As you read through her story, ask yourself the following:
1. What false beliefs am I holding?
2. What and who needs to be released from my life?
3. Where do I find meaningfulness?
4. Who will support me on my new path?
I appreciate you sharing your knowledge and insight, not only from a clinical perspective, but from that of a beautiful woman in the midst of life. In response to your post about cellulite on the ankles, I said “every one of my lines, bumps and blemishes tells my life story—good and bad—they make up our beauty if ‘all’ is appreciated.” It has taken me a long time to come to this place of acceptance—one of my epiphanies coming as recently as three weeks ago. I have struggled with weight problems my entire life, and throughout this was my mother’s constant emphasis that I needed to be thin. Not thin to be healthy, but thin to be physically beautiful, like there is something wrong with you if you are not. This type of message still continues to be sent to young women and men through the media, and the parent or caregiver needs to be the first line of defense against this.
When my daughter gained quite a bit of weight in high school, I was concerned about her physical and emotional health—not her looks. She was not eating well and was becoming sedentary. I continued to encourage the development of her mind and involvement in extracurricular activities. I allowed her to try anything she wanted—music, sports, art—my only rule was that once she committed to the activity or team, she had to stick out the season.
Shortly after she moved away to college, my former husband packed a suitcase and left me for another woman. I was completely alone, lost and grossly overweight. This prompted my first realization that I could turn a negative into a positive, and I began taking control of my health—my physical health, my emotional health, and my spiritual health. Every single one of these was a vital component in my healing and growth. I lost 50 lbs. through diet and walking, found an excellent therapist, surrendered my troubles to Christ, and found a wonderful church home.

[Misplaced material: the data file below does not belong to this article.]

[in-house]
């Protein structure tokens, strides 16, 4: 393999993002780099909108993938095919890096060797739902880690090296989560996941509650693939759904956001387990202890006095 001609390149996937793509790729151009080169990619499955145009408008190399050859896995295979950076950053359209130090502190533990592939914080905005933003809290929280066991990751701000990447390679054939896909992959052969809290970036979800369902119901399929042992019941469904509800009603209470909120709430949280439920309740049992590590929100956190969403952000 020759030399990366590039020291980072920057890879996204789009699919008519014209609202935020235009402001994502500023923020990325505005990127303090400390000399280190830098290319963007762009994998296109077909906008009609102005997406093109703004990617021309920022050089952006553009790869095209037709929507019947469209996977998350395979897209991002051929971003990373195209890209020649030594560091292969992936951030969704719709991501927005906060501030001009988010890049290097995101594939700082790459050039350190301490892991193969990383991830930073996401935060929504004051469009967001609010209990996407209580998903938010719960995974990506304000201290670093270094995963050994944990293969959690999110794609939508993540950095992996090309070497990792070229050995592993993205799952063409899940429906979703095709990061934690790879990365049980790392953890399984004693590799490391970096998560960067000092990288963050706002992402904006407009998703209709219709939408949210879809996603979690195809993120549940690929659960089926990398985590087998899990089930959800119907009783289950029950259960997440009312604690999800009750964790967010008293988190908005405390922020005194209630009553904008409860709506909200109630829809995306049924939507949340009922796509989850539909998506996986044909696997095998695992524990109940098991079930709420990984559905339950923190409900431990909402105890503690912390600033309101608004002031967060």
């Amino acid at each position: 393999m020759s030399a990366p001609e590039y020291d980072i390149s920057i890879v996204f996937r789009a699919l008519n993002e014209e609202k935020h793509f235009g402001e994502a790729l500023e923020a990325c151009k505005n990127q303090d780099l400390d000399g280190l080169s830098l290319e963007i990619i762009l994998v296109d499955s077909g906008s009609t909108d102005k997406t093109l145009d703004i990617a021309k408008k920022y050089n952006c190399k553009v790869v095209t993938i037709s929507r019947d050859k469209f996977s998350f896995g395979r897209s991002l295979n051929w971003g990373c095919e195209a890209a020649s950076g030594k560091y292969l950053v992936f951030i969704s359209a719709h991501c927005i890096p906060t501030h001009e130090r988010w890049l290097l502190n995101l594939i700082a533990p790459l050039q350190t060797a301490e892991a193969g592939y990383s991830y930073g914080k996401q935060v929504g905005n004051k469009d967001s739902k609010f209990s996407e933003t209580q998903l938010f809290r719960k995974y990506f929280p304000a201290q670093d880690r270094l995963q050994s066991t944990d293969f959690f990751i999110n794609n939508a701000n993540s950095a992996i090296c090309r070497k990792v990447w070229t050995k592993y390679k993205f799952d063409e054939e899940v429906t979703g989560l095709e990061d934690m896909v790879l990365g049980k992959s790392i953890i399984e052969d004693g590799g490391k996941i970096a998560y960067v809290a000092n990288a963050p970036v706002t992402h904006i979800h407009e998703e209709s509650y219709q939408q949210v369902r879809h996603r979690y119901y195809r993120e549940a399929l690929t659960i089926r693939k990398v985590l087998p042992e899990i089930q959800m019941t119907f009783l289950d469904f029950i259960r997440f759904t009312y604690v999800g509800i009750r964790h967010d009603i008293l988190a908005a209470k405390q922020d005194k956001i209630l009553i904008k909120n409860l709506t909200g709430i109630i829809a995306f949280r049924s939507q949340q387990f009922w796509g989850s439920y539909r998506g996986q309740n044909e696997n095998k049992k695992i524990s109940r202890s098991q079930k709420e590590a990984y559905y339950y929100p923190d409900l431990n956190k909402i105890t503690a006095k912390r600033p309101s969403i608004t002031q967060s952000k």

I was humbled to learn that I was highly regarded in my community, as I always felt I was in the shadow of my ex-husband. I learned who did not have my best interests at heart and I said goodbye to those “friends” and sought out more positive ones. I also found a mentor, a dear, sweet but firm woman, older and wiser than myself.
So back to the lines, bumps, blemishes and acceptance. When I lost all my weight, I lost the plumpness in my face, and the lines became so visible. I was also upset that no matter how hard I worked out I could not get parts of my body the way I wanted them. That old damaging program was still running somewhere in the back of my mind. Through my biblical studies I learned it was time to get back to being the woman God intended me to be. I must assume responsibility for myself and not be the product of what my mother, my father, or this world did or did not do to me or for me. Through my mentor I learned that I must guard my thoughts, that no one can make me feel bad about myself or make me have a bad day unless I give them permission to.
So equipped with all this new armor, I began to look for happiness within and to listen to the still small voice. I started to take stock of all of the good things about myself and developed a new found gratitude. While my stomach may never be as flat or my derriere as tight as I would like, I love my neck, my shoulders and my décolletage. I used to hate my height because I felt it was another thing that made me “big.” Now I feel blessed to have long strong legs that can carry me wherever I want to go. I am grateful that God has blessed me with a good heart, full of love and compassion. I love having a broad sense of humor and a hearty laugh. I appreciate it when someone compliments my warm smile, or tells me they like my energy and feel good when they are around me. I am deeply touched when someone says what a fine young woman my daughter is and what a good mother I am. And yes, I have even made my peace with those lines on my face. Each one represents the track of a tear or the deep trace of smile, and the wisdom gained from each one of those experiences. I have never felt more beautiful, or happier to be a woman in my life.
Thank you, Lisa, for sharing your story with us.
For relevant posts, please see Ankle Cellulite and Who is Fighting for Her Feminine. We would love to hear your thoughts. Please comment here or on the blog posts. If any of you would like to share your healing story, please e-mail to: firstname.lastname@example.org